"A whole world of conduct and values persists outside...official authority. This means that although that authority might be as strongly organised and centralised here as it is elsewhere, the effect could not possibly be the same. There are Courts, those of popular and private opinion, where it`s writ does not run."
Leaving aside these slightly intangible factors, he goes on to look at organisations ;
"Fortunately too for Britain the central authority has not suppressed various large and powerful associations that are the first to disappear in a totalitarian state.
Among these of course are the trade unions...Some of us have always tended to deplore the direct political influence of trades unionism, on the ground that it is uncreative and really bolsters up the capitalistic system. The trade union official, after years of negotiation, is not easily transformed into a boldly constructive political leader. If he is a member of Parliament...he is apt to regard himself as having "arrived" more or less like the Tory politician who finds himself in the House of Lords, and may do little more than obey routine orders. Most of us have at some time or other condemned that political machine known as Transport House. But now I for one am glad that it still exists."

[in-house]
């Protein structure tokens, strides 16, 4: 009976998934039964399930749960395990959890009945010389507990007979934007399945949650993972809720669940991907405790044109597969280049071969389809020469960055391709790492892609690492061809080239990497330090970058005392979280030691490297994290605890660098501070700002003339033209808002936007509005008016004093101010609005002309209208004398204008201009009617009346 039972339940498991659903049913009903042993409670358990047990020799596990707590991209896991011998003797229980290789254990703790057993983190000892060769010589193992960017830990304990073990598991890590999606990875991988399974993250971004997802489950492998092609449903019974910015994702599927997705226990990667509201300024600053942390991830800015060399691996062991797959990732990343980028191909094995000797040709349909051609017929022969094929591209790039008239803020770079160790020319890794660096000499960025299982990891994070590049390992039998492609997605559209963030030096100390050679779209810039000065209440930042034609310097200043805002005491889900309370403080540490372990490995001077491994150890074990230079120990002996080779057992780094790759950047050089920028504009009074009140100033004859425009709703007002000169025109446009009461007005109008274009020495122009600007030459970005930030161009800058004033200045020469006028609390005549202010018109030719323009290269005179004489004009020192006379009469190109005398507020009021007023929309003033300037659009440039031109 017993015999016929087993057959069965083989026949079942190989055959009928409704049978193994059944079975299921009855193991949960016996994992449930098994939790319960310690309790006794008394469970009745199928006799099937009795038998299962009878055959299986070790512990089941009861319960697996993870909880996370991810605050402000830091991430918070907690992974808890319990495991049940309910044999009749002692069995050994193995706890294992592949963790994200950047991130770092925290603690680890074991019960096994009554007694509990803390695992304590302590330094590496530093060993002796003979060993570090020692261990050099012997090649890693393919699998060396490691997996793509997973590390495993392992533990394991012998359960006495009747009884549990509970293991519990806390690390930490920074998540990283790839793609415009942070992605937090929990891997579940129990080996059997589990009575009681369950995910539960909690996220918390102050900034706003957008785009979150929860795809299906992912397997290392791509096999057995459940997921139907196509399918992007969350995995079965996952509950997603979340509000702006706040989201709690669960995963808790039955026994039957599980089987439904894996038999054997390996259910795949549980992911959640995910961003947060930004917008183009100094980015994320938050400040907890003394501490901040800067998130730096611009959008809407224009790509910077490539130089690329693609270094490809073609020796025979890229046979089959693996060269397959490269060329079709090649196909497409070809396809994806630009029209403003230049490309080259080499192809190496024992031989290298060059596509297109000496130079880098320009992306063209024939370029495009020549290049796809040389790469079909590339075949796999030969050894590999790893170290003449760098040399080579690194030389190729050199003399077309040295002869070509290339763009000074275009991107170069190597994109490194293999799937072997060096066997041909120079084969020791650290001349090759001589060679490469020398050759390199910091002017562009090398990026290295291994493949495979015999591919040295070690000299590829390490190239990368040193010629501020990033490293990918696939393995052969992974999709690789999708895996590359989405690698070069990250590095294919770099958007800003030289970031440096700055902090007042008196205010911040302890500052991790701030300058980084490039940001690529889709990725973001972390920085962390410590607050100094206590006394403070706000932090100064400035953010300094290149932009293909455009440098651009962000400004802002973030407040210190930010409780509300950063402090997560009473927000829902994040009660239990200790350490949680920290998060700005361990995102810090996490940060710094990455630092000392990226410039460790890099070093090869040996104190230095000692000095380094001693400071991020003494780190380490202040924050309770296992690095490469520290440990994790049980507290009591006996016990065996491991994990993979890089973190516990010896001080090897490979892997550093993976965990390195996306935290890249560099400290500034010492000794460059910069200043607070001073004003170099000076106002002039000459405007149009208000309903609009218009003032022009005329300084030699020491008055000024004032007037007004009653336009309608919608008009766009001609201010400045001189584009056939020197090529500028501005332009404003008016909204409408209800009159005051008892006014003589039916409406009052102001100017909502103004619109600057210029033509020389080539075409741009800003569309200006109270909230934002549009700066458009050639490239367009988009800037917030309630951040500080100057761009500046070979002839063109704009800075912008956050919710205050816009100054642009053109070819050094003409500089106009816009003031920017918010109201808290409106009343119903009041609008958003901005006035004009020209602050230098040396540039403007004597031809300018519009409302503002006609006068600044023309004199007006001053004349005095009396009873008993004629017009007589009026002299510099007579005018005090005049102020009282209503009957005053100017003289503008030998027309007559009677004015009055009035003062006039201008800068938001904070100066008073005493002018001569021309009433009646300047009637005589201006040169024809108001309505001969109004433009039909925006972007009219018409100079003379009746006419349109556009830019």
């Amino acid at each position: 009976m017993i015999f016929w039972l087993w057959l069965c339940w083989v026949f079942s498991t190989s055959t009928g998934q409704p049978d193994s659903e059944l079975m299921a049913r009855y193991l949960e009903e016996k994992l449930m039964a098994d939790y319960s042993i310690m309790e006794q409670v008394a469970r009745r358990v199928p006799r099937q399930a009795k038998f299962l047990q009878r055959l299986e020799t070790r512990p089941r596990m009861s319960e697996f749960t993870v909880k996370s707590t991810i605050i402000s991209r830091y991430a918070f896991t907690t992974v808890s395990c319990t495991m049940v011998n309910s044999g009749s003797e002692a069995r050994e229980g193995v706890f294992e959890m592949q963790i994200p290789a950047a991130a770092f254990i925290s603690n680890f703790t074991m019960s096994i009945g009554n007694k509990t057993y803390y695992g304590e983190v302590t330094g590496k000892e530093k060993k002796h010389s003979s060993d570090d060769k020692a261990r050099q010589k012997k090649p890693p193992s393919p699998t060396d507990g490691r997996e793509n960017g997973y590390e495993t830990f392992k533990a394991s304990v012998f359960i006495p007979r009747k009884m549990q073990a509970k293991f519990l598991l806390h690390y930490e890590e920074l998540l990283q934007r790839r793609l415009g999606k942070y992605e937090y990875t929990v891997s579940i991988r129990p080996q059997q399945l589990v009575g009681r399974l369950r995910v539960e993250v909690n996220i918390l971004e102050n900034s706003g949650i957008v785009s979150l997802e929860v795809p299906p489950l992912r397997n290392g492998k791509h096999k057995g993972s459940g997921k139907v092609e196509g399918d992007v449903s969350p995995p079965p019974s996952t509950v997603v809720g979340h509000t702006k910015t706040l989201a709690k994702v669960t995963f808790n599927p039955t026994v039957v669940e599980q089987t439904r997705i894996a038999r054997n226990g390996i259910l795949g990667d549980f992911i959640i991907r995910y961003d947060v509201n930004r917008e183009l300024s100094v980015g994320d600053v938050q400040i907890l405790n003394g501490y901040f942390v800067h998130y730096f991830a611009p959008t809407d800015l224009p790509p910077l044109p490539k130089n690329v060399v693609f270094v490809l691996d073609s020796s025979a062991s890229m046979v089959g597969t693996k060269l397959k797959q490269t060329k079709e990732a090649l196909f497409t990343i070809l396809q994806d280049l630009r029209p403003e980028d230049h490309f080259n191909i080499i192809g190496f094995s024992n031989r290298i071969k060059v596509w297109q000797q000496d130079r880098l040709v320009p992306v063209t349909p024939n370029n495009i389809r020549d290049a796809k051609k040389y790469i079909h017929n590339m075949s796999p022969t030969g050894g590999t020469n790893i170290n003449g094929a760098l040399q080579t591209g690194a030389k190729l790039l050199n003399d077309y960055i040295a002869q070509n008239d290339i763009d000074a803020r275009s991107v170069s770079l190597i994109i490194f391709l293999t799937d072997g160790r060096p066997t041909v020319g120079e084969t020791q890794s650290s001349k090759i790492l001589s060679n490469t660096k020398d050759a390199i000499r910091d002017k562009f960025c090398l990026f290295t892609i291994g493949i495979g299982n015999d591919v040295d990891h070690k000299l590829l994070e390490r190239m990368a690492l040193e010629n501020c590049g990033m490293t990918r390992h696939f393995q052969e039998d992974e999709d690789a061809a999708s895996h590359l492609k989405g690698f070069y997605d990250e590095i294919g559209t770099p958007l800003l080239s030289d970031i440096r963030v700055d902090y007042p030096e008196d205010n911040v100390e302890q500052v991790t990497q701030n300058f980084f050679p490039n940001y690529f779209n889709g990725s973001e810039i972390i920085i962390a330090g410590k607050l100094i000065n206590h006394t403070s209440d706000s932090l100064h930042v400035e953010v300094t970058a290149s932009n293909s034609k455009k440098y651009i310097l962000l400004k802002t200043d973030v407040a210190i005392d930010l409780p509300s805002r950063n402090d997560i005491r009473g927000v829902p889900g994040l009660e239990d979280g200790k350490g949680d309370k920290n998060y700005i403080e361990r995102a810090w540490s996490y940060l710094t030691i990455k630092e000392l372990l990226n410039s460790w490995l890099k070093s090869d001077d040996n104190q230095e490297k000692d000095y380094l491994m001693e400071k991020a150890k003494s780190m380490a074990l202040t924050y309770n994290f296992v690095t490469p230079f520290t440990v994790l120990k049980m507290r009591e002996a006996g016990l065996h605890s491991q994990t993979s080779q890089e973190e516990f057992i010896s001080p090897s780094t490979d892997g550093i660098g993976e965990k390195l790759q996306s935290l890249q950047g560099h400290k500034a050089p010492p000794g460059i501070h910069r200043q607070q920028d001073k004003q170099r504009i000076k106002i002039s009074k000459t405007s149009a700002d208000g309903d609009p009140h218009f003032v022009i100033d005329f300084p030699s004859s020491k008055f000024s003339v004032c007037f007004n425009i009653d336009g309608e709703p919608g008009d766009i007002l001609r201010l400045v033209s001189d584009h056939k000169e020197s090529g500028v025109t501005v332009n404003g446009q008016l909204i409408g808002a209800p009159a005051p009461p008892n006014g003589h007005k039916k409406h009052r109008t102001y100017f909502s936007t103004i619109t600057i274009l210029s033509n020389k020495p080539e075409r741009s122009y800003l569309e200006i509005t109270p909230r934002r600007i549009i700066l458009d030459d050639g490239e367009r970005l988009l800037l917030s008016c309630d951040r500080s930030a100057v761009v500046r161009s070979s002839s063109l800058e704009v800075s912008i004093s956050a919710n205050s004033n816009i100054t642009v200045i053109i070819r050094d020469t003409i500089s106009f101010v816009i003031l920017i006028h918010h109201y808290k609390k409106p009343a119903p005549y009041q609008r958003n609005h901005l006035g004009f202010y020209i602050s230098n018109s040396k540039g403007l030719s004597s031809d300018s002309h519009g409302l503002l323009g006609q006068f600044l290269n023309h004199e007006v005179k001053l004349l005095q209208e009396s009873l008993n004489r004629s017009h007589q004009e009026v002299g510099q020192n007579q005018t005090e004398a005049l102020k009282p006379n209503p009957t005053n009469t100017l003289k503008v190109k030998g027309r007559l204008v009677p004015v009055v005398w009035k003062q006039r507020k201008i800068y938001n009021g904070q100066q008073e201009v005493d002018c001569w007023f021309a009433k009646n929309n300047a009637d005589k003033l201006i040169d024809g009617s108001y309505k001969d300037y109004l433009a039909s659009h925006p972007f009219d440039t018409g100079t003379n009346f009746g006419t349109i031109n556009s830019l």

Remaining with the subject of the unions, he then looks at them from another angle ;
"The organisation of so many workpeople into powerful unions...does mean that such workpeople, no matter how wide the gulf between them and the real executives, do not feel powerless and helpless, mere cogs in a vast machine. There still exists a sphere in which they can to some extent assert themselves. They may find themselves dominated by the political machinery of Transport House, but at least this is another kind of machine, capable of resisting if necessary the power of the central authority."
Moving on, he turns his attention to the Co-Operative Movement (then rather different to the one we know today), and to professional associations ;
"Another example of a strong association...is the Co-Operative Society, which might use its vast membership, elaborate organisation and wealth in a more boldly creative fashion than it has done up to now.
And then there are the various professional associations, some of which, notably the British Medical Association, could if necessary offer some resistance to any unreasonable and tyrannical government demands, and might prove very useful allies to any democratic movement."